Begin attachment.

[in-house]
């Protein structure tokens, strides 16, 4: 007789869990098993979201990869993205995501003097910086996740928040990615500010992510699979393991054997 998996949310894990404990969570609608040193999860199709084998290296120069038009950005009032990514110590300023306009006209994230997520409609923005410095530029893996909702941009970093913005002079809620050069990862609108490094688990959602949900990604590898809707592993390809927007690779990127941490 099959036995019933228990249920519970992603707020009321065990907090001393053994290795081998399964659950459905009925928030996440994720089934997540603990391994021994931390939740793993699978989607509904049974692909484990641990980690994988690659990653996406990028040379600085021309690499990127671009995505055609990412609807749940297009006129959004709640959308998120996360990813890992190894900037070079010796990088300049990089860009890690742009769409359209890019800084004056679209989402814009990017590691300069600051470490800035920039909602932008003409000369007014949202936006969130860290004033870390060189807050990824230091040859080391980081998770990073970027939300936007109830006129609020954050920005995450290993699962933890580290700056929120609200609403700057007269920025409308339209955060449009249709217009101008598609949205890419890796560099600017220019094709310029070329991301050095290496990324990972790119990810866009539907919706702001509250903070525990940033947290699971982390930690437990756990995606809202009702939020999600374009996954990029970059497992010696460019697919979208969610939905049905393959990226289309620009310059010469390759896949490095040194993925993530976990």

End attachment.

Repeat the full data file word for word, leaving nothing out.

[in-house]
């Protein structure tokens, strides 16, 4: 007789869990098993979201990869993205995501003097910086996740928040990615500010992510699979393991054997 998996949310894990404990969570609608040193999860199709084998290296120069038009950005009032990514110590300023306009006209994230997520409609923005410095530029893996909702941009970093913005002079809620050069990862609108490094688990959602949900990604590898809707592993390809927007690779990127941490 099959036995019933228990249920519970992603707020009321065990907090001393053994290795081998399964659950459905009925928030996440994720089934997540603990391994021994931390939740793993699978989607509904049974692909484990641990980690994988690659990653996406990028040379600085021309690499990127671009995505055609990412609807749940297009006129959004709640959308998120996360990813890992190894900037070079010796990088300049990089860009890690742009769409359209890019800084004056679209989402814009990017590691300069600051470490800035920039909602932008003409000369007014949202936006969130860290004033870390060189807050990824230091040859080391980081998770990073970027939300936007109830006129609020954050920005995450290993699962933890580290700056929120609200609403700057007269920025409308339209955060449009249709217009101008598609949205890419890796560099600017220019094709310029070329991301050095290496990324990972790119990810866009539907919706702001509250903070525990940033947290699971982390930690437990756990995606809202009702939020999600374009996954990029970059497992010696460019697919979208969610939905049905393959990226289309620009310059010469390759896949490095040194993925993530976990």